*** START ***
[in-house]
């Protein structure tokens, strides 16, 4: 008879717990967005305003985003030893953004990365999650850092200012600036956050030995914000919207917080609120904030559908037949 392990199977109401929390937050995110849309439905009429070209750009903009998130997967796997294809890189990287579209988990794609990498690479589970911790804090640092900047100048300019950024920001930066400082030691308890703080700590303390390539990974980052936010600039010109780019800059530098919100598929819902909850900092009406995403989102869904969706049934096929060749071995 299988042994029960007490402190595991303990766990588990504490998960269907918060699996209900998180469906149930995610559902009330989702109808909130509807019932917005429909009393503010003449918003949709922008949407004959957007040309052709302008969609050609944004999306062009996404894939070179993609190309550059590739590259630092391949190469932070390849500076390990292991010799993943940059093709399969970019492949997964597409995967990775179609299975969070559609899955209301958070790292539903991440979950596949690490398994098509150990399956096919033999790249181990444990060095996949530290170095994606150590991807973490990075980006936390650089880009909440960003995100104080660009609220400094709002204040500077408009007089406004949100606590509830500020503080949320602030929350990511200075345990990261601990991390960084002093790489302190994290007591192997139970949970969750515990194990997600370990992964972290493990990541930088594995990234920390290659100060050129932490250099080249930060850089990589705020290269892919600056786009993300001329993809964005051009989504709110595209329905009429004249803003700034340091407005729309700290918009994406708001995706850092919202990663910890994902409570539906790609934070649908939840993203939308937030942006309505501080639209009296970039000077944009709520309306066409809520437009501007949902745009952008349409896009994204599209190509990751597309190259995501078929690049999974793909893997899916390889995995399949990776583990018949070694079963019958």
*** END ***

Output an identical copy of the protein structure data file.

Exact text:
[in-house]
């Protein structure tokens, strides 16, 4: 008879717990967005305003985003030893953004990365999650850092200012600036956050030995914000919207917080609120904030559908037949 392990199977109401929390937050995110849309439905009429070209750009903009998130997967796997294809890189990287579209988990794609990498690479589970911790804090640092900047100048300019950024920001930066400082030691308890703080700590303390390539990974980052936010600039010109780019800059530098919100598929819902909850900092009406995403989102869904969706049934096929060749071995 299988042994029960007490402190595991303990766990588990504490998960269907918060699996209900998180469906149930995610559902009330989702109808909130509807019932917005429909009393503010003449918003949709922008949407004959957007040309052709302008969609050609944004999306062009996404894939070179993609190309550059590739590259630092391949190469932070390849500076390990292991010799993943940059093709399969970019492949997964597409995967990775179609299975969070559609899955209301958070790292539903991440979950596949690490398994098509150990399956096919033999790249181990444990060095996949530290170095994606150590991807973490990075980006936390650089880009909440960003995100104080660009609220400094709002204040500077408009007089406004949100606590509830500020503080949320602030929350990511200075345990990261601990991390960084002093790489302190994290007591192997139970949970969750515990194990997600370990992964972290493990990541930088594995990234920390290659100060050129932490250099080249930060850089990589705020290269892919600056786009993300001329993809964005051009989504709110595209329905009429004249803003700034340091407005729309700290918009994406708001995706850092919202990663910890994902409570539906790609934070649908939840993203939308937030942006309505501080639209009296970039000077944009709520309306066409809520437009501007949902745009952008349409896009994204599209190509990751597309190259995501078929690049999974793909893997899916390889995995399949990776583990018949070694079963019958």